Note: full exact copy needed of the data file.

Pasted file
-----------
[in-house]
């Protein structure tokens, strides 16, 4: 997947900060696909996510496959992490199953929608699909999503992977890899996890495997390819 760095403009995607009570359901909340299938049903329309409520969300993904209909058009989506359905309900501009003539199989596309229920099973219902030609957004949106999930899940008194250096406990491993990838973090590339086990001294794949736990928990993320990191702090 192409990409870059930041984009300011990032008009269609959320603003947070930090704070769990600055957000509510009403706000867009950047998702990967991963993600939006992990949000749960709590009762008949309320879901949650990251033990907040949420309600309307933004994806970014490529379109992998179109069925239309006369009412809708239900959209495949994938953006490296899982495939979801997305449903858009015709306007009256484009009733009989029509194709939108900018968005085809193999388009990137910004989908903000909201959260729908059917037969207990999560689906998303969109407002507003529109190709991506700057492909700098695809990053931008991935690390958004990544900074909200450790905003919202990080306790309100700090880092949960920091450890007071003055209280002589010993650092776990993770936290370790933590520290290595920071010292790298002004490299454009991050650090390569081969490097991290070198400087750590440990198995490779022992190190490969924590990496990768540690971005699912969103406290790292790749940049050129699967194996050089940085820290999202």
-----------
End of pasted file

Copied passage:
[in-house]
């Protein structure tokens, strides 16, 4: 997947900060696909996510496959992490199953929608699909999503992977890899996890495997390819 760095403009995607009570359901909340299938049903329309409520969300993904209909058009989506359905309900501009003539199989596309229920099973219902030609957004949106999930899940008194250096406990491993990838973090590339086990001294794949736990928990993320990191702090 192409990409870059930041984009300011990032008009269609959320603003947070930090704070769990600055957000509510009403706000867009950047998702990967991963993600939006992990949000749960709590009762008949309320879901949650990251033990907040949420309600309307933004994806970014490529379109992998179109069925239309006369009412809708239900959209495949994938953006490296899982495939979801997305449903858009015709306007009256484009009733009989029509194709939108900018968005085809193999388009990137910004989908903000909201959260729908059917037969207990999560689906998303969109407002507003529109190709991506700057492909700098695809990053931008991935690390958004990544900074909200450790905003919202990080306790309100700090880092949960920091450890007071003055209280002589010993650092776990993770936290370790933590520290290595920071010292790298002004490299454009991050650090390569081969490097991290070198400087750590440990198995490779022992190190490969924590990496990768540690971005699912969103406290790292790749940049050129699967194996050089940085820290999202």